3. Some examples stood out. If you want some examples of two contrasting organisations doing grassroots audience development brilliantly, then look no further than Wolverhampton Grand, and Spot On Lancs. I loved both their presentations.

Monique Ricketts, Consultant

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  1. Curiosity cured the cat. Many of the sessions reflected on the theme of curiosity, following the period of experimentation during the pandemic with ways of reaching audiences and presenting content, many are returning to business as usual, with the space and the appetite for change internally within organisation notably reduced.
  2. Blue sky thinking. The focus in sessions was therefore on how organisations and individuals could continue to maintain curiosity, as Anne Starkey mentioned in the opening Keynote allowing for ‘blue sky thinking’, leading organisation to test new ideas through small pilots, lowering the associated risk, with learning from such pilots captured through feedback mechanisms, enabling incremental change.
  3. It takes a village. As shared in the Wolverhampton Grand session ‘Diversity and Inclusion — the bottom line’ — buy-in from wider teams on a strategic level was fundamental in engagement with communities, success in reaching such communities required organisational change including staffing and programming, not just marketing teams.

Rosanna Cant, Service and Community Manager

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  1. Tooting our own horn. I was instantly greeted by a delegate when I arrived who was very eager to tell me how great they had found my colleague Adam’s talk to be. We also got compliments on the wider support The Audience Agency has been able to offer the sector through the crisis, which made us feel extremely proud and welcome - so thank you all for that.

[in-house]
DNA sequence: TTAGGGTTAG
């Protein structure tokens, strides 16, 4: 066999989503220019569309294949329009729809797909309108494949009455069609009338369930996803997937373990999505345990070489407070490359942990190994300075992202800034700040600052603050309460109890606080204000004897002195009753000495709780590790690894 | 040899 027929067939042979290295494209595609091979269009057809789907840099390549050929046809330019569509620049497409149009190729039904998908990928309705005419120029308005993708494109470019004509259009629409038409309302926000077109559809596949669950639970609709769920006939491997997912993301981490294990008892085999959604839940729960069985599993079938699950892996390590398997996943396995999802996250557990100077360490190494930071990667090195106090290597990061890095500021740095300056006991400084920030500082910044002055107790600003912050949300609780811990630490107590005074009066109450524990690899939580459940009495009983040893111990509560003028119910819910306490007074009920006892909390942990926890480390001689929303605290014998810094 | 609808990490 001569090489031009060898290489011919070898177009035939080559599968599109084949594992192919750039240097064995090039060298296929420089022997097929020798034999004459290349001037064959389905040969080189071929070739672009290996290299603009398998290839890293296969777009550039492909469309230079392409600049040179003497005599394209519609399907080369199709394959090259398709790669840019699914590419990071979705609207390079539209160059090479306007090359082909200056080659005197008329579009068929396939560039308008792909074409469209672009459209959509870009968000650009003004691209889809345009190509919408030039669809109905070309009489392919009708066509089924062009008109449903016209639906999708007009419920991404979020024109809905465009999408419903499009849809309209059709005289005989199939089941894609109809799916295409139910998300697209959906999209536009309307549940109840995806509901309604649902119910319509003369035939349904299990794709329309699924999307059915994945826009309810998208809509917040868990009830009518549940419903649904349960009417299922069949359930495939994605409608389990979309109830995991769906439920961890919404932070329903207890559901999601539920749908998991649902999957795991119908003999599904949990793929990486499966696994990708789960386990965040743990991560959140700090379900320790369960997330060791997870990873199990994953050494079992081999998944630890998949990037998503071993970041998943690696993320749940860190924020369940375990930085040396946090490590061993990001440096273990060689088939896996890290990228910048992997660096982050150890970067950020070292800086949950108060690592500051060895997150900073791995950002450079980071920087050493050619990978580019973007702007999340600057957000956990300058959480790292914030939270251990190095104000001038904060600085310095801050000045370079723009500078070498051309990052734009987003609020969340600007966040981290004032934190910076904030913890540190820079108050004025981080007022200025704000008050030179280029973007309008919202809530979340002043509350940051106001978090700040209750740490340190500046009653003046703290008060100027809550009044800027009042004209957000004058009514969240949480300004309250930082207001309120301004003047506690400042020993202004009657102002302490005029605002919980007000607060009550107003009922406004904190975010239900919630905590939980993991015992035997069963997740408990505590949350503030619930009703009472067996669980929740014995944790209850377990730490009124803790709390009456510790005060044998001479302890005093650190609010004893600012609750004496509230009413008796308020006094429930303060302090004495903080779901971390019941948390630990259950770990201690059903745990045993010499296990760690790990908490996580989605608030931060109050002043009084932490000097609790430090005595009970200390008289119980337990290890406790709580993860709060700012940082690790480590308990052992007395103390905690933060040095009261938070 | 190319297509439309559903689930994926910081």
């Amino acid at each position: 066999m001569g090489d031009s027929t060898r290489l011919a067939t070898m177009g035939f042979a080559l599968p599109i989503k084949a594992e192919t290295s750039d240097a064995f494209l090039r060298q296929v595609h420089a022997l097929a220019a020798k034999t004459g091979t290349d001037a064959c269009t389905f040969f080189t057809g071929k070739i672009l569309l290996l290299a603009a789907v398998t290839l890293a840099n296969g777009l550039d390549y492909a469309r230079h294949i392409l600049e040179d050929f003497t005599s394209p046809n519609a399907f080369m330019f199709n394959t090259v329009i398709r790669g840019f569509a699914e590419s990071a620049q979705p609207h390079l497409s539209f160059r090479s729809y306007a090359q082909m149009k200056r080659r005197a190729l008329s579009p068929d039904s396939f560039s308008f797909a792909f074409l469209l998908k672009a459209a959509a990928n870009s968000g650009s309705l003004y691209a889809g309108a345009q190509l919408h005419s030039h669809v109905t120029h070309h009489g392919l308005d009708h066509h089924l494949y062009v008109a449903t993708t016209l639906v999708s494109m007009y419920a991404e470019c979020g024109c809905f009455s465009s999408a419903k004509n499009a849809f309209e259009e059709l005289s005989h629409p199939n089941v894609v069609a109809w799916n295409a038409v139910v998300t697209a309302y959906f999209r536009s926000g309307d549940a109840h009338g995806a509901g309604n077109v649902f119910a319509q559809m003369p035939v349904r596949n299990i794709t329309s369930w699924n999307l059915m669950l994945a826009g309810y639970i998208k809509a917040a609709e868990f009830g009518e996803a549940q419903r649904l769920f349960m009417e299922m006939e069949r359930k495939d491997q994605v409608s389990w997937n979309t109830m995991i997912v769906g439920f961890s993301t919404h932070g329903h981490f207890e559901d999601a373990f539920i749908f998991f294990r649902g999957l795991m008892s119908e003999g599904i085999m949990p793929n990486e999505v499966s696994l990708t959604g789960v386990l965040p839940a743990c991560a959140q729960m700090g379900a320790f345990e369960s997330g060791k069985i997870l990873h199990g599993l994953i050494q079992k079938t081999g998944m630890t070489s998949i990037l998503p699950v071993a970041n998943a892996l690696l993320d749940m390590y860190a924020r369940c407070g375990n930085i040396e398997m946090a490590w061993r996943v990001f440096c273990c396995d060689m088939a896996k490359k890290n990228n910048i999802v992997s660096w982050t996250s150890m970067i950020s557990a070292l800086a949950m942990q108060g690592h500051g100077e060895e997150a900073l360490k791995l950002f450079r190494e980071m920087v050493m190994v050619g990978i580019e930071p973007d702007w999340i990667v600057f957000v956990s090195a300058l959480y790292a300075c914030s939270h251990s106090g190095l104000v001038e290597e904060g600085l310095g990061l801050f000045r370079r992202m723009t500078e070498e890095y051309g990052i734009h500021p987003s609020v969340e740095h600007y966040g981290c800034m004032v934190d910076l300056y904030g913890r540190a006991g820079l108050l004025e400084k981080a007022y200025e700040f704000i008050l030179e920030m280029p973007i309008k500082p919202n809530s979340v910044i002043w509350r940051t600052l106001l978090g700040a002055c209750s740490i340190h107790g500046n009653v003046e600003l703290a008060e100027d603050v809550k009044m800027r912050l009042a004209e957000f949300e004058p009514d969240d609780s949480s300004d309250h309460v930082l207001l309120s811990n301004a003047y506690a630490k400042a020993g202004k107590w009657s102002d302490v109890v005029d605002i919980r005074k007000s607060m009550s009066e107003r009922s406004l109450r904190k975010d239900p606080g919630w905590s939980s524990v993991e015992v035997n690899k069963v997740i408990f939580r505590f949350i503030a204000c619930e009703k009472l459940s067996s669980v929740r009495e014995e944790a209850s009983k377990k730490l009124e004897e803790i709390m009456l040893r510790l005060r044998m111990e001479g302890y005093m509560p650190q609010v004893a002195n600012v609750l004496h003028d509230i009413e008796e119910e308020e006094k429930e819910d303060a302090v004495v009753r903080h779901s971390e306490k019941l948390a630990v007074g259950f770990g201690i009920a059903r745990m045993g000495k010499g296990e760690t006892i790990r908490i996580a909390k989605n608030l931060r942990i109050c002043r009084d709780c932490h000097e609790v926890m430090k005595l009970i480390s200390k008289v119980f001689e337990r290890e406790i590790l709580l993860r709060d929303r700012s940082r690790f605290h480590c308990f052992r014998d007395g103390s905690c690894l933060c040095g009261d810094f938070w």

2. Don't forget how important it is to connect with colleagues. I was reminded that Arts Marketing roles can be very lonely and the ‘coming togetherness’ of events like conferences are so essential.
  3. Let's stay in touch. My main feeling/follow up thought is: how do we continue to engage with the warm feelings being expressed between colleagues from across the sector throughout the conference, and support that willingness to connect through our Community of users.

… the puddings were good too!

Rosie Hanley PR and Communications Manager

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  1. Community and collaboration were the order or the day. Being back together in person was wonderful (and strange) and reconnecting with others was motivating. The sense of community and collaboration across delegates was dominant – people were happy to share their continued struggles post-pandemic, in the hope of finding shared support
  2. We've all been through the ringer. Nothing is better than remembering ‘we’re not in it alone’ and I enjoyed the Ask an Arts Marketer panel session – reminding us all we all face similar challenges….
  3. The arts' ability to adapt. It was inspiring to hear how organisations have continually adapted to the societal challenges thrown at them in recent years – I particularly loved hearing the ‘Brand Positioning and Audience Development during a Global Crisis’ session and how three different classical music organisations worked hard to find new ways of engaging with audiences.